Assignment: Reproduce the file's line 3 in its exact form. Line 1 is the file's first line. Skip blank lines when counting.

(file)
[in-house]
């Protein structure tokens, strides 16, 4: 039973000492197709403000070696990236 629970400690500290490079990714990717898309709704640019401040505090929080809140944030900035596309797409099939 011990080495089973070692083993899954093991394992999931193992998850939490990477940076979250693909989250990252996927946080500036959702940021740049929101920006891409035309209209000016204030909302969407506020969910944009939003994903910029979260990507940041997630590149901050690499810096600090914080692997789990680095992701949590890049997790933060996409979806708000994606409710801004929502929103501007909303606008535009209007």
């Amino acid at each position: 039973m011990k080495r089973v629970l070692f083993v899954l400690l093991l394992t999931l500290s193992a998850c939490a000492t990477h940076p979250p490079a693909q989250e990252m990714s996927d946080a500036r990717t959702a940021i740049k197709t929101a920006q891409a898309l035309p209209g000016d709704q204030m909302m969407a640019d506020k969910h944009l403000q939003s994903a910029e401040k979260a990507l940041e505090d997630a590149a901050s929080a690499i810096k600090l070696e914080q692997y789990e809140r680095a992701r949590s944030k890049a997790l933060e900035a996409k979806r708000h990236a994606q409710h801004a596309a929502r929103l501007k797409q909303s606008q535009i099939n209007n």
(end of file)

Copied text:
């Amino acid at each position: 039973m011990k080495r089973v629970l070692f083993v899954l400690l093991l394992t999931l500290s193992a998850c939490a000492t990477h940076p979250p490079a693909q989250e990252m990714s996927d946080a500036r990717t959702a940021i740049k197709t929101a920006q891409a898309l035309p209209g000016d709704q204030m909302m969407a640019d506020k969910h944009l403000q939003s994903a910029e401040k979260a990507l940041e505090d997630a590149a901050s929080a690499i810096k600090l070696e914080q692997y789990e809140r680095a992701r949590s944030k890049a997790l933060e900035a996409k979806r708000h990236a994606q409710h801004a596309a929502r929103l501007k797409q909303s606008q535009i099939n209007n």